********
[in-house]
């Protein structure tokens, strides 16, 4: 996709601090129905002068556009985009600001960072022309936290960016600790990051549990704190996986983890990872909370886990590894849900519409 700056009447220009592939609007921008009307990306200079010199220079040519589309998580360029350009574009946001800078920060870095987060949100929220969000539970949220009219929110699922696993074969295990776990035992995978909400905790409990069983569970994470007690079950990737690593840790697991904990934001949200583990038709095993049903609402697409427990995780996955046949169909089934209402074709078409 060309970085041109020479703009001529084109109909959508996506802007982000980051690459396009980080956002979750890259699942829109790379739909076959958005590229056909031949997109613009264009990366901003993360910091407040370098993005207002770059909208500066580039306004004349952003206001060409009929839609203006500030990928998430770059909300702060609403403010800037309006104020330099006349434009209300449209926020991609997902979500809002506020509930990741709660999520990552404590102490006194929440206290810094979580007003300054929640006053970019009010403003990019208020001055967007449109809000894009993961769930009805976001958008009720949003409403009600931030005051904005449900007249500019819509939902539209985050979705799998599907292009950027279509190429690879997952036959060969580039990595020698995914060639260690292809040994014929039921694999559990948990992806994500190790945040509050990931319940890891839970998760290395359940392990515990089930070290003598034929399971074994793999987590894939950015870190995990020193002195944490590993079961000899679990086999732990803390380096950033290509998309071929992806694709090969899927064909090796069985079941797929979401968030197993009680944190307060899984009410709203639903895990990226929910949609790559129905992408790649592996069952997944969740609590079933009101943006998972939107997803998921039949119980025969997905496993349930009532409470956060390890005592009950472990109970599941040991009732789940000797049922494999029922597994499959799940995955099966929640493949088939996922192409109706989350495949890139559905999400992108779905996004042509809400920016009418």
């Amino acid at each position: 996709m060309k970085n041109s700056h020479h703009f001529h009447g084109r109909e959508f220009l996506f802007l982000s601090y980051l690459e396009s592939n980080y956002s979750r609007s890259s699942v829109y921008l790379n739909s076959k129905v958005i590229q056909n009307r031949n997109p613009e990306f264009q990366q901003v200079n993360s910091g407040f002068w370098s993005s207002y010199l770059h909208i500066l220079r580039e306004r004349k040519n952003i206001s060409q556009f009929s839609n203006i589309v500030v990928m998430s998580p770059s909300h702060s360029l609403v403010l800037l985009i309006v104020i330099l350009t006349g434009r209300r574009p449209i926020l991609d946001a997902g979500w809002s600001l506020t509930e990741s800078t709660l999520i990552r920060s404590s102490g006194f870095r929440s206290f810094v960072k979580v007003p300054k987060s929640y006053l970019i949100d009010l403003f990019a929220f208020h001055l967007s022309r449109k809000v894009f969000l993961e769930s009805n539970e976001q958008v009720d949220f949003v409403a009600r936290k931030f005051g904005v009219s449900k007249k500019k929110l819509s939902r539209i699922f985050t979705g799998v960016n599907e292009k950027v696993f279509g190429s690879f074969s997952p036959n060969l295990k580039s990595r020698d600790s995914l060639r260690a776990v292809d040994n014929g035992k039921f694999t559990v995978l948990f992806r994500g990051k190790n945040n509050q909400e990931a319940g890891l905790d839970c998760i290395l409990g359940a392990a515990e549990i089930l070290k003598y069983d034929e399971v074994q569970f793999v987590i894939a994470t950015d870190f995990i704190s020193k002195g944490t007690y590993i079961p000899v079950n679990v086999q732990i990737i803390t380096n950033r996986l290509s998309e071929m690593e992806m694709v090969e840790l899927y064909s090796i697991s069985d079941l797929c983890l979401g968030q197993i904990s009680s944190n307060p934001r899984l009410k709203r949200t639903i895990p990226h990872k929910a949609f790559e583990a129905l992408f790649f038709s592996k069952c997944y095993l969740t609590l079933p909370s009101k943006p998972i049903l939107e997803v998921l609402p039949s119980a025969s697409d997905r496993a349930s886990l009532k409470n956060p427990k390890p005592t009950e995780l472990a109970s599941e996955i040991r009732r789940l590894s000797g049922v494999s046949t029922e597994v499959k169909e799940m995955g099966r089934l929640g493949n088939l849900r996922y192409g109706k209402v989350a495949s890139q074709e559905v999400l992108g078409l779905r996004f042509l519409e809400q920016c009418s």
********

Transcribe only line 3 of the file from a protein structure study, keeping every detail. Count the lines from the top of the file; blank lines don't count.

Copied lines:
């Amino acid at each position: 996709m060309k970085n041109s700056h020479h703009f001529h009447g084109r109909e959508f220009l996506f802007l982000s601090y980051l690459e396009s592939n980080y956002s979750r609007s890259s699942v829109y921008l790379n739909s076959k129905v958005i590229q056909n009307r031949n997109p613009e990306f264009q990366q901003v200079n993360s910091g407040f002068w370098s993005s207002y010199l770059h909208i500066l220079r580039e306004r004349k040519n952003i206001s060409q556009f009929s839609n203006i589309v500030v990928m998430s998580p770059s909300h702060s360029l609403v403010l800037l985009i309006v104020i330099l350009t006349g434009r209300r574009p449209i926020l991609d946001a997902g979500w809002s600001l506020t509930e990741s800078t709660l999520i990552r920060s404590s102490g006194f870095r929440s206290f810094v960072k979580v007003p300054k987060s929640y006053l970019i949100d009010l403003f990019a929220f208020h001055l967007s022309r449109k809000v894009f969000l993961e769930s009805n539970e976001q958008v009720d949220f949003v409403a009600r936290k931030f005051g904005v009219s449900k007249k500019k929110l819509s939902r539209i699922f985050t979705g799998v960016n599907e292009k950027v696993f279509g190429s690879f074969s997952p036959n060969l295990k580039s990595r020698d600790s995914l060639r260690a776990v292809d040994n014929g035992k039921f694999t559990v995978l948990f992806r994500g990051k190790n945040n509050q909400e990931a319940g890891l905790d839970c998760i290395l409990g359940a392990a515990e549990i089930l070290k003598y069983d034929e399971v074994q569970f793999v987590i894939a994470t950015d870190f995990i704190s020193k002195g944490t007690y590993i079961p000899v079950n679990v086999q732990i990737i803390t380096n950033r996986l290509s998309e071929m690593e992806m694709v090969e840790l899927y064909s090796i697991s069985d079941l797929c983890l979401g968030q197993i904990s009680s944190n307060p934001r899984l009410k709203r949200t639903i895990p990226h990872k929910a949609f790559e583990a129905l992408f790649f038709s592996k069952c997944y095993l969740t609590l079933p909370s009101k943006p998972i049903l939107e997803v998921l609402p039949s119980a025969s697409d997905r496993a349930s886990l009532k409470n956060p427990k390890p005592t009950e995780l472990a109970s599941e996955i040991r009732r789940l590894s000797g049922v494999s046949t029922e597994v499959k169909e799940m995955g099966r089934l929640g493949n088939l849900r996922y192409g109706k209402v989350a495949s890139q074709e559905v999400l992108g078409l779905r996004f042509l519409e809400q920016c009418s």